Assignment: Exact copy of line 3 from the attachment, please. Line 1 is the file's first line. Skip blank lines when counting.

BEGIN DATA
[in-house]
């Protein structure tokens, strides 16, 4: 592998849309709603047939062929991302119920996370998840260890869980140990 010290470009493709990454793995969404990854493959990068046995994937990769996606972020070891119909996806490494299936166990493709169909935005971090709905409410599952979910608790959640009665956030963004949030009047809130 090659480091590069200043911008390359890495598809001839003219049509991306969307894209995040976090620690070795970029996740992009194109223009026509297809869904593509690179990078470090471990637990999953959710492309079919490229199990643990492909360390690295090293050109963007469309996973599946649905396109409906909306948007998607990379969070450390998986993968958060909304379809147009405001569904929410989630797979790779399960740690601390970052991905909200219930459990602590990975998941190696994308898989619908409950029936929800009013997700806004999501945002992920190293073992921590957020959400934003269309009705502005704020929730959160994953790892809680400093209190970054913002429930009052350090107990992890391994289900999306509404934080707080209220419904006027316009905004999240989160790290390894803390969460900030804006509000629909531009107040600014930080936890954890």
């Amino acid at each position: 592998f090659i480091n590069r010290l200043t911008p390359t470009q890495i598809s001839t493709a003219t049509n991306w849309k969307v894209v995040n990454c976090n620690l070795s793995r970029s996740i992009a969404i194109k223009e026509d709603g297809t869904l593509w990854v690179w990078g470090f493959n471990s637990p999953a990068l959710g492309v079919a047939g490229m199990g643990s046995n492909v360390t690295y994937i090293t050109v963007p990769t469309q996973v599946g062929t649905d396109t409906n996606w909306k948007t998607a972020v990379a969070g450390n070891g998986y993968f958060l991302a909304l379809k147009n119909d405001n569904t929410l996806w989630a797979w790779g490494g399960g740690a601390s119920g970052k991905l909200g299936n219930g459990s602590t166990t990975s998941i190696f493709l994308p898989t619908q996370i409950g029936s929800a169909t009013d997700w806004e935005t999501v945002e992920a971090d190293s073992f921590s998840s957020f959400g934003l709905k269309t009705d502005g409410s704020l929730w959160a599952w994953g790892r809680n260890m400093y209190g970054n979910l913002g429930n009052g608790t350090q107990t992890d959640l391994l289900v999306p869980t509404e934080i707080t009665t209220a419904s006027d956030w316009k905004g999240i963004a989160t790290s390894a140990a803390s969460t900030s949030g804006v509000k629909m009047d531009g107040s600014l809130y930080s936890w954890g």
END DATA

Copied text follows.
């Amino acid at each position: 592998f090659i480091n590069r010290l200043t911008p390359t470009q890495i598809s001839t493709a003219t049509n991306w849309k969307v894209v995040n990454c976090n620690l070795s793995r970029s996740i992009a969404i194109k223009e026509d709603g297809t869904l593509w990854v690179w990078g470090f493959n471990s637990p999953a990068l959710g492309v079919a047939g490229m199990g643990s046995n492909v360390t690295y994937i090293t050109v963007p990769t469309q996973v599946g062929t649905d396109t409906n996606w909306k948007t998607a972020v990379a969070g450390n070891g998986y993968f958060l991302a909304l379809k147009n119909d405001n569904t929410l996806w989630a797979w790779g490494g399960g740690a601390s119920g970052k991905l909200g299936n219930g459990s602590t166990t990975s998941i190696f493709l994308p898989t619908q996370i409950g029936s929800a169909t009013d997700w806004e935005t999501v945002e992920a971090d190293s073992f921590s998840s957020f959400g934003l709905k269309t009705d502005g409410s704020l929730w959160a599952w994953g790892r809680n260890m400093y209190g970054n979910l913002g429930n009052g608790t350090q107990t992890d959640l391994l289900v999306p869980t509404e934080i707080t009665t209220a419904s006027d956030w316009k905004g999240i963004a989160t790290s390894a140990a803390s969460t900030s949030g804006v509000k629909m009047d531009g107040s600014l809130y930080s936890w954890g």